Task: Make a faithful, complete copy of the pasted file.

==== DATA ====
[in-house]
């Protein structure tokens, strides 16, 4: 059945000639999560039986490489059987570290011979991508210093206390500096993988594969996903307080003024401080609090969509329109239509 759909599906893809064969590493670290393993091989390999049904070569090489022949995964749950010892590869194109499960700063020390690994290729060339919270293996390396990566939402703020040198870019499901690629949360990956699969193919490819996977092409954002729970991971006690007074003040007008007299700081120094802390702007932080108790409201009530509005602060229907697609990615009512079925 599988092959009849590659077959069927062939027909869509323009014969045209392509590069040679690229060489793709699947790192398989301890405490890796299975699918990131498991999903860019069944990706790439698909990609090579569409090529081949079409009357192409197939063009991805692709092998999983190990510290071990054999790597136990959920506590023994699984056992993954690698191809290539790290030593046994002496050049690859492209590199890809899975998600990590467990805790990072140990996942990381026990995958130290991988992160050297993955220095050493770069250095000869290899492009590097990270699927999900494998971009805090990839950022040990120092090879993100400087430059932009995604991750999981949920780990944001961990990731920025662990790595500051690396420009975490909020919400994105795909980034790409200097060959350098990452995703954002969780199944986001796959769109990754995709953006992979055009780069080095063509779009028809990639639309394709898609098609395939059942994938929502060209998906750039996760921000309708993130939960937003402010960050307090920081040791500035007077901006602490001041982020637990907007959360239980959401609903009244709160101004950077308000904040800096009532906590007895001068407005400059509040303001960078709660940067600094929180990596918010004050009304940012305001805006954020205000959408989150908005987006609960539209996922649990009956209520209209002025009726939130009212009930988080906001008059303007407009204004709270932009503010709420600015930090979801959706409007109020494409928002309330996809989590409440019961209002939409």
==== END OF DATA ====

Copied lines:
[in-house]
């Protein structure tokens, strides 16, 4: 059945000639999560039986490489059987570290011979991508210093206390500096993988594969996903307080003024401080609090969509329109239509 759909599906893809064969590493670290393993091989390999049904070569090489022949995964749950010892590869194109499960700063020390690994290729060339919270293996390396990566939402703020040198870019499901690629949360990956699969193919490819996977092409954002729970991971006690007074003040007008007299700081120094802390702007932080108790409201009530509005602060229907697609990615009512079925 599988092959009849590659077959069927062939027909869509323009014969045209392509590069040679690229060489793709699947790192398989301890405490890796299975699918990131498991999903860019069944990706790439698909990609090579569409090529081949079409009357192409197939063009991805692709092998999983190990510290071990054999790597136990959920506590023994699984056992993954690698191809290539790290030593046994002496050049690859492209590199890809899975998600990590467990805790990072140990996942990381026990995958130290991988992160050297993955220095050493770069250095000869290899492009590097990270699927999900494998971009805090990839950022040990120092090879993100400087430059932009995604991750999981949920780990944001961990990731920025662990790595500051690396420009975490909020919400994105795909980034790409200097060959350098990452995703954002969780199944986001796959769109990754995709953006992979055009780069080095063509779009028809990639639309394709898609098609395939059942994938929502060209998906750039996760921000309708993130939960937003402010960050307090920081040791500035007077901006602490001041982020637990907007959360239980959401609903009244709160101004950077308000904040800096009532906590007895001068407005400059509040303001960078709660940067600094929180990596918010004050009304940012305001805006954020205000959408989150908005987006609960539209996922649990009956209520209209002025009726939130009212009930988080906001008059303007407009204004709270932009503010709420600015930090979801959706409007109020494409928002309330996809989590409440019961209002939409």